I was not ready to be vulnerable with my friend until she was first vulnerable with me. Feelings of shame and unworthiness had worked their way deep within my bones, convincing me that I did not deserve attention and connection. As a result, I had largely cut myself off from deep connection with others. When this heretofore casual friend called me to talk about a specific challenge in her life, all of a sudden the logjam in the depth of my being broke free. In our shared exposure and honesty, we created a new level of knowing and being. It was a welcome surprise that neither of us had sought.

This new friendship needs to be cultivated, just like the planted seed. Time and commitment are necessary. Although we live in distant states, we talk and email regularly. We take time to ask about each other’s lives and to listen, seeking to hear what is in the pauses just as much as what is said. When one is burdened in some way, the other is praying and supporting. The time we invest in our relationship has affected our lives; we each have rearranged our schedules to accommodate it. Nur­tur­ing this kind of wholehearted friendship requires changes and sacrifices.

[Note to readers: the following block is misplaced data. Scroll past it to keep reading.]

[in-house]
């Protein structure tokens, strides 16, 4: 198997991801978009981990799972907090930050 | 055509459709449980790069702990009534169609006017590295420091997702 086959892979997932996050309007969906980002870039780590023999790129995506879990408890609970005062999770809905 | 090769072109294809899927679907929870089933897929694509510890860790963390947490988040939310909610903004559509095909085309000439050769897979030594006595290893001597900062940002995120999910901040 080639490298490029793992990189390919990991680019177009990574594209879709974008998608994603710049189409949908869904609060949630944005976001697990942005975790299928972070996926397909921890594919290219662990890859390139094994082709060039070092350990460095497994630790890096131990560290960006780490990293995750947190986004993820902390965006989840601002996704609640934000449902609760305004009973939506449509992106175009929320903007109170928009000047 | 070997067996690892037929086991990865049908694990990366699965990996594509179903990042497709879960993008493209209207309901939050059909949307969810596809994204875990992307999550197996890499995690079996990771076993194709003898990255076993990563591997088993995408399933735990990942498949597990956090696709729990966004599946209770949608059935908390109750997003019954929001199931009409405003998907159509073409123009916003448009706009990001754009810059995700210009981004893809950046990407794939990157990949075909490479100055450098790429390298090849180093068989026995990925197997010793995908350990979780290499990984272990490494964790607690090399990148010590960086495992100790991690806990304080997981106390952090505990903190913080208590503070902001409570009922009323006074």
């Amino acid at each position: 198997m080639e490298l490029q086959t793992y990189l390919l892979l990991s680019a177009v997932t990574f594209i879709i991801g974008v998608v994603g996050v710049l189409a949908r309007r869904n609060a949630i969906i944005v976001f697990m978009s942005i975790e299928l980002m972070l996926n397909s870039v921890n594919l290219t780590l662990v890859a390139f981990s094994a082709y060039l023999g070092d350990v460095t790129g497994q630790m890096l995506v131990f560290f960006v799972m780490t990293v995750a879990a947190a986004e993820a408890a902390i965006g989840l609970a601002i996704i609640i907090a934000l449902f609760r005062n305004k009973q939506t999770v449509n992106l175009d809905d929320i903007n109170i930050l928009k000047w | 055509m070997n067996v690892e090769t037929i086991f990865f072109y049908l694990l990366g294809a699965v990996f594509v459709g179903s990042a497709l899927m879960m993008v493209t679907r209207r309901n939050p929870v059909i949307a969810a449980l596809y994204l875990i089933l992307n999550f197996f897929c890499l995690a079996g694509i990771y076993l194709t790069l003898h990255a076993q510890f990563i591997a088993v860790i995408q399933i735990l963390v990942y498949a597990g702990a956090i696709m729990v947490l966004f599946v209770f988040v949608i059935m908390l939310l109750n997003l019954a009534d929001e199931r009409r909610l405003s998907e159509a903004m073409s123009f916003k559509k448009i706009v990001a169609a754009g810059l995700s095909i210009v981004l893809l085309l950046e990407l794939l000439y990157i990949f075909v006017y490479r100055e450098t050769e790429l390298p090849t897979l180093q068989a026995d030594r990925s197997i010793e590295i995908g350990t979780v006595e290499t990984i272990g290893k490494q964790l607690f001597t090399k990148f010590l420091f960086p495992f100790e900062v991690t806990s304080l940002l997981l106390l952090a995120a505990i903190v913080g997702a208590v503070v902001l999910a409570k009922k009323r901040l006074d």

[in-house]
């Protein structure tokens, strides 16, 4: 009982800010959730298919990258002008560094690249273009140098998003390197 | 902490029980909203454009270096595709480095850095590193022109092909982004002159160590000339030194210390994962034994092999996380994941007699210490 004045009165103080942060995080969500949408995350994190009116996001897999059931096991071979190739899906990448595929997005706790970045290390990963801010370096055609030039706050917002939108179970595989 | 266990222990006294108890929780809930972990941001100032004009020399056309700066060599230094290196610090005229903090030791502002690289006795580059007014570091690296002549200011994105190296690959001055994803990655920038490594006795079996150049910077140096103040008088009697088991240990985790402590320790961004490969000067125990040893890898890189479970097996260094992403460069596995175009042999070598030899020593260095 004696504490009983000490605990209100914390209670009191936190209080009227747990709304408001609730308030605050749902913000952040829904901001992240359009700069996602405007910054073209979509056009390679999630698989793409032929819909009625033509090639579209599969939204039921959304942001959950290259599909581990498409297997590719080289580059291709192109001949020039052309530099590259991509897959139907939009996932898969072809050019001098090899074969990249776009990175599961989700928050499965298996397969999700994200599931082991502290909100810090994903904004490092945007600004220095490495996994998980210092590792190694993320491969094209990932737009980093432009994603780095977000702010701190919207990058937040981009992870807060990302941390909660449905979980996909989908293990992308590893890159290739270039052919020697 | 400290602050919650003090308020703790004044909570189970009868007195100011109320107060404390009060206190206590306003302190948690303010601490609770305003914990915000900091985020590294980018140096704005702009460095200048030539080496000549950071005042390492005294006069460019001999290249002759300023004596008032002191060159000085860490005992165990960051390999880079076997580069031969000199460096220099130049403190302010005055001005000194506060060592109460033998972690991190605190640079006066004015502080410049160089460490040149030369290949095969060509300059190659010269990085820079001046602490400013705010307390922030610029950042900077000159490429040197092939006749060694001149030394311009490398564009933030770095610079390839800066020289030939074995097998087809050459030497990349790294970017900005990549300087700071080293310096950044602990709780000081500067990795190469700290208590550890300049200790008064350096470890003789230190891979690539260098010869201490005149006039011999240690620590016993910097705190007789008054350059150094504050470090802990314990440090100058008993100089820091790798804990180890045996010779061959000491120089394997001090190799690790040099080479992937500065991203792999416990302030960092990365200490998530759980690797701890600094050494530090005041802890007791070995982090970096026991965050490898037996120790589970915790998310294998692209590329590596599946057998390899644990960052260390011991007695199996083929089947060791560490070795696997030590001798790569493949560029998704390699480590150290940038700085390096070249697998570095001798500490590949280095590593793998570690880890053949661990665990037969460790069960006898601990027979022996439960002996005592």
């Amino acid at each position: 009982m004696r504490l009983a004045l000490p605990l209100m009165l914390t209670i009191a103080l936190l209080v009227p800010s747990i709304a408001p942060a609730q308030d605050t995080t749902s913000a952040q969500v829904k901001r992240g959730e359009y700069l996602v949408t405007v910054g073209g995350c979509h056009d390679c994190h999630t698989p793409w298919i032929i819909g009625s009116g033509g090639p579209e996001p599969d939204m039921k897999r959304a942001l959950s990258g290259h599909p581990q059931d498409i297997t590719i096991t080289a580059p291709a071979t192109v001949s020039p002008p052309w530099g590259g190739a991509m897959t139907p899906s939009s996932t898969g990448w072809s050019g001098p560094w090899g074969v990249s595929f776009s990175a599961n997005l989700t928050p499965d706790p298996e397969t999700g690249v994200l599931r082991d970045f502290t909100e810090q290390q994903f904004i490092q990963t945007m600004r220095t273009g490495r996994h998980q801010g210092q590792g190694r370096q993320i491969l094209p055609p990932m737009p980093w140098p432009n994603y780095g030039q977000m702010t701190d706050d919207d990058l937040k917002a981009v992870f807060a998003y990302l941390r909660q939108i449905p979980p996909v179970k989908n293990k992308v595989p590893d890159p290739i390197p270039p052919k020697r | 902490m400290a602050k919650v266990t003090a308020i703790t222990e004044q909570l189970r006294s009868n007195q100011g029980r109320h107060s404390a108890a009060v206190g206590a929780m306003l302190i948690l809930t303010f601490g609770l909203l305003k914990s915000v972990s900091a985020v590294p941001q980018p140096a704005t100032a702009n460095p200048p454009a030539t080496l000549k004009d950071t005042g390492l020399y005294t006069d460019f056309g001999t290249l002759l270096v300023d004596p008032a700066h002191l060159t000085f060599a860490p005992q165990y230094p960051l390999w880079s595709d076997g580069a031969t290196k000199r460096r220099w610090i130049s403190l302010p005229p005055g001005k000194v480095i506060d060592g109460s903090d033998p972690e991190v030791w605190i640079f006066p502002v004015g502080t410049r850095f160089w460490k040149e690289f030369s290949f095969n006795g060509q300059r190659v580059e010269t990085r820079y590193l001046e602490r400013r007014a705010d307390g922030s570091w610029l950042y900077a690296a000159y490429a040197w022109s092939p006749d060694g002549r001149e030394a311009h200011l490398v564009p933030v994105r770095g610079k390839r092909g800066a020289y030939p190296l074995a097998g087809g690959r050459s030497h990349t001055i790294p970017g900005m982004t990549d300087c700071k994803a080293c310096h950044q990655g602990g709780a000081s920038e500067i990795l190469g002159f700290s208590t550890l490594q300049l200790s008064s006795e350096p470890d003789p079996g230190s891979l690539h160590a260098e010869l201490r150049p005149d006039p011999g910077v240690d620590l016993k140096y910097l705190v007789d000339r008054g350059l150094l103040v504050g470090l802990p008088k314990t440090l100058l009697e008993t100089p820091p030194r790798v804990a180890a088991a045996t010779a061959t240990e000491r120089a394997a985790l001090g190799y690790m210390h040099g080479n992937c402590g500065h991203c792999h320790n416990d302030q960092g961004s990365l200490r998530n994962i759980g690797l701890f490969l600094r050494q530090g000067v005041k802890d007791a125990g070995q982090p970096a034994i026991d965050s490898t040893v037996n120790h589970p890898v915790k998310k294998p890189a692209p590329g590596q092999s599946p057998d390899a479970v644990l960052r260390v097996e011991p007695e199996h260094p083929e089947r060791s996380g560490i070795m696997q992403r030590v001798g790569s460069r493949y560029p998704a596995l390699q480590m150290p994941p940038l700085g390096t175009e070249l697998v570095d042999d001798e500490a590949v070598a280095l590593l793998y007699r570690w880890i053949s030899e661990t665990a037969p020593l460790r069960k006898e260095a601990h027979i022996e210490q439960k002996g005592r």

When loneliness is an epidemic, such actions seem the only wise choice.

Those who fear the Lord will find faithful friends. When Ben Sira says this, I imagine he is suggesting that when we open ourselves to others, to the possibility of profound connection with another human being, God’s blessing pours over and through us. When spirit touches spirit we experience with tangible evidence the dream of God: deep, abiding love. As Desmond Tutu once intimated, God created us with our differences with the hope that we could learn to love each other. Surely now more than ever we need to learn this lesson.

A version of this article appears in the print edition under the title “Faithful friends.”

Kendra Weddle

Kendra Weddle is scholar in residence at Northaven United Methodist Church in Dallas.